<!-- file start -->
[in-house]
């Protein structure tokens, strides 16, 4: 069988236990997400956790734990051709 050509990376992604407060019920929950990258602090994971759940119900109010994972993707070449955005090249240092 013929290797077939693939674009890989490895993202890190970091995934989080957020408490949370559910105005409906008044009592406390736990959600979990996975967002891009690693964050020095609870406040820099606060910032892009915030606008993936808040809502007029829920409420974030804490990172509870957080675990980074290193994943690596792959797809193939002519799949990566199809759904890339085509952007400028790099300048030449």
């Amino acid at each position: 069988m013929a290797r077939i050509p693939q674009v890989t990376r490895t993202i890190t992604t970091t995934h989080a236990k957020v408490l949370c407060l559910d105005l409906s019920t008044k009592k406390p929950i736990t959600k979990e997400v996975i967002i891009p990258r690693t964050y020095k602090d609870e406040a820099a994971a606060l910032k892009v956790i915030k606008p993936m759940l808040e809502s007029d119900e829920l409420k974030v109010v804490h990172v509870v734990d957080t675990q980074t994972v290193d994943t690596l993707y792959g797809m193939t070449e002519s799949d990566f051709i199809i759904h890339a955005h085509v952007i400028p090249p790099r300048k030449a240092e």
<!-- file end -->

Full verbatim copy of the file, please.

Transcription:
[in-house]
């Protein structure tokens, strides 16, 4: 069988236990997400956790734990051709 050509990376992604407060019920929950990258602090994971759940119900109010994972993707070449955005090249240092 013929290797077939693939674009890989490895993202890190970091995934989080957020408490949370559910105005409906008044009592406390736990959600979990996975967002891009690693964050020095609870406040820099606060910032892009915030606008993936808040809502007029829920409420974030804490990172509870957080675990980074290193994943690596792959797809193939002519799949990566199809759904890339085509952007400028790099300048030449």
């Amino acid at each position: 069988m013929a290797r077939i050509p693939q674009v890989t990376r490895t993202i890190t992604t970091t995934h989080a236990k957020v408490l949370c407060l559910d105005l409906s019920t008044k009592k406390p929950i736990t959600k979990e997400v996975i967002i891009p990258r690693t964050y020095k602090d609870e406040a820099a994971a606060l910032k892009v956790i915030k606008p993936m759940l808040e809502s007029d119900e829920l409420k974030v109010v804490h990172v509870v734990d957080t675990q980074t994972v290193d994943t690596l993707y792959g797809m193939t070449e002519s799949d990566f051709i199809i759904h890339a955005h085509v952007i400028p090249p790099r300048k030449a240092e």